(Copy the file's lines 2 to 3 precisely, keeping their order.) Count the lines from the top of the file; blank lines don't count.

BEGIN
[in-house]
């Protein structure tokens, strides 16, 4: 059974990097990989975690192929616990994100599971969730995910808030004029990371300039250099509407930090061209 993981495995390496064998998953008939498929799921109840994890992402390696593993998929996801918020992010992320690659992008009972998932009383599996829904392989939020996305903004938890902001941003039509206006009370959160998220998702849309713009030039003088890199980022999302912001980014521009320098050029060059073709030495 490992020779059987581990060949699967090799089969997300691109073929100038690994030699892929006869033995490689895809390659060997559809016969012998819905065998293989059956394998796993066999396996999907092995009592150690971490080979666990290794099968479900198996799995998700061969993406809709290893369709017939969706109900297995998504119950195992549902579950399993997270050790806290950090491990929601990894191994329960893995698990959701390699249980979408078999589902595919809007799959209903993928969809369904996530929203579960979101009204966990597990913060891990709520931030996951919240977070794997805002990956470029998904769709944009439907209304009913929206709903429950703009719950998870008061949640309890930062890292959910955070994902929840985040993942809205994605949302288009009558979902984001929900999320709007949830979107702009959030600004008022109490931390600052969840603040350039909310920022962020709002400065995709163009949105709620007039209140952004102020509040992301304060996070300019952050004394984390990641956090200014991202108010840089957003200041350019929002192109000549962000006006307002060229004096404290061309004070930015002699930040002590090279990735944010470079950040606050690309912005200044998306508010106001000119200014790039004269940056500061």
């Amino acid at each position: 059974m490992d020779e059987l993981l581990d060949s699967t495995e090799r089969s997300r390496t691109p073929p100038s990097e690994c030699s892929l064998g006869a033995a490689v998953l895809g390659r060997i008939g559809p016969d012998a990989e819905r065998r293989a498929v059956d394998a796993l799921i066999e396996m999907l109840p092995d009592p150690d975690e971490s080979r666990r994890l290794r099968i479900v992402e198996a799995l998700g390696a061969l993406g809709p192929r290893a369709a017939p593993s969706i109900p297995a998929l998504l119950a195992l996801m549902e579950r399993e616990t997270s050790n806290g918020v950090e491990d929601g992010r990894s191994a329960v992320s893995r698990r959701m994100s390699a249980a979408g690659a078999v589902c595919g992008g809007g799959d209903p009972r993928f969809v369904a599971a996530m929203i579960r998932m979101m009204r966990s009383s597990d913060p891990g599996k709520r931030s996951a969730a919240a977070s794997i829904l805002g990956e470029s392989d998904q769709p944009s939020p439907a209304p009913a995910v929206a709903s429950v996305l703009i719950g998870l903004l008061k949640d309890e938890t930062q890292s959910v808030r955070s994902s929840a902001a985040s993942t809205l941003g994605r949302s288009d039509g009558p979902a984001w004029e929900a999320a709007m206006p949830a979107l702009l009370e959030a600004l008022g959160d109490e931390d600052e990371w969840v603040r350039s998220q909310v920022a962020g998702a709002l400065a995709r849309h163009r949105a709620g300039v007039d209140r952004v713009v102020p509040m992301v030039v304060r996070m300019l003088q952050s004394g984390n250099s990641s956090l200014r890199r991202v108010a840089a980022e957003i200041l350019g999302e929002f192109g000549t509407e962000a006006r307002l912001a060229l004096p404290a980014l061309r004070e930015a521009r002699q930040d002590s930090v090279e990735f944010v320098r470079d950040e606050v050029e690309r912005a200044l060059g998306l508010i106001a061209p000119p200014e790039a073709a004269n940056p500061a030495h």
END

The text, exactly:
């Protein structure tokens, strides 16, 4: 059974990097990989975690192929616990994100599971969730995910808030004029990371300039250099509407930090061209 993981495995390496064998998953008939498929799921109840994890992402390696593993998929996801918020992010992320690659992008009972998932009383599996829904392989939020996305903004938890902001941003039509206006009370959160998220998702849309713009030039003088890199980022999302912001980014521009320098050029060059073709030495 490992020779059987581990060949699967090799089969997300691109073929100038690994030699892929006869033995490689895809390659060997559809016969012998819905065998293989059956394998796993066999396996999907092995009592150690971490080979666990290794099968479900198996799995998700061969993406809709290893369709017939969706109900297995998504119950195992549902579950399993997270050790806290950090491990929601990894191994329960893995698990959701390699249980979408078999589902595919809007799959209903993928969809369904996530929203579960979101009204966990597990913060891990709520931030996951919240977070794997805002990956470029998904769709944009439907209304009913929206709903429950703009719950998870008061949640309890930062890292959910955070994902929840985040993942809205994605949302288009009558979902984001929900999320709007949830979107702009959030600004008022109490931390600052969840603040350039909310920022962020709002400065995709163009949105709620007039209140952004102020509040992301304060996070300019952050004394984390990641956090200014991202108010840089957003200041350019929002192109000549962000006006307002060229004096404290061309004070930015002699930040002590090279990735944010470079950040606050690309912005200044998306508010106001000119200014790039004269940056500061």
């Amino acid at each position: 059974m490992d020779e059987l993981l581990d060949s699967t495995e090799r089969s997300r390496t691109p073929p100038s990097e690994c030699s892929l064998g006869a033995a490689v998953l895809g390659r060997i008939g559809p016969d012998a990989e819905r065998r293989a498929v059956d394998a796993l799921i066999e396996m999907l109840p092995d009592p150690d975690e971490s080979r666990r994890l290794r099968i479900v992402e198996a799995l998700g390696a061969l993406g809709p192929r290893a369709a017939p593993s969706i109900p297995a998929l998504l119950a195992l996801m549902e579950r399993e616990t997270s050790n806290g918020v950090e491990d929601g992010r990894s191994a329960v992320s893995r698990r959701m994100s390699a249980a979408g690659a078999v589902c595919g992008g809007g799959d209903p009972r993928f969809v369904a599971a996530m929203i579960r998932m979101m009204r966990s009383s597990d913060p891990g599996k709520r931030s996951a969730a919240a977070s794997i829904l805002g990956e470029s392989d998904q769709p944009s939020p439907a209304p009913a995910v929206a709903s429950v996305l703009i719950g998870l903004l008061k949640d309890e938890t930062q890292s959910v808030r955070s994902s929840a902001a985040s993942t809205l941003g994605r949302s288009d039509g009558p979902a984001w004029e929900a999320a709007m206006p949830a979107l702009l009370e959030a600004l008022g959160d109490e931390d600052e990371w969840v603040r350039s998220q909310v920022a962020g998702a709002l400065a995709r849309h163009r949105a709620g300039v007039d209140r952004v713009v102020p509040m992301v030039v304060r996070m300019l003088q952050s004394g984390n250099s990641s956090l200014r890199r991202v108010a840089a980022e957003i200041l350019g999302e929002f192109g000549t509407e962000a006006r307002l912001a060229l004096p404290a980014l061309r004070e930015a521009r002699q930040d002590s930090v090279e990735f944010v320098r470079d950040e606050v050029e690309r912005a200044l060059g998306l508010i106001a061209p000119p200014e790039a073709a004269n940056p500061a030495h």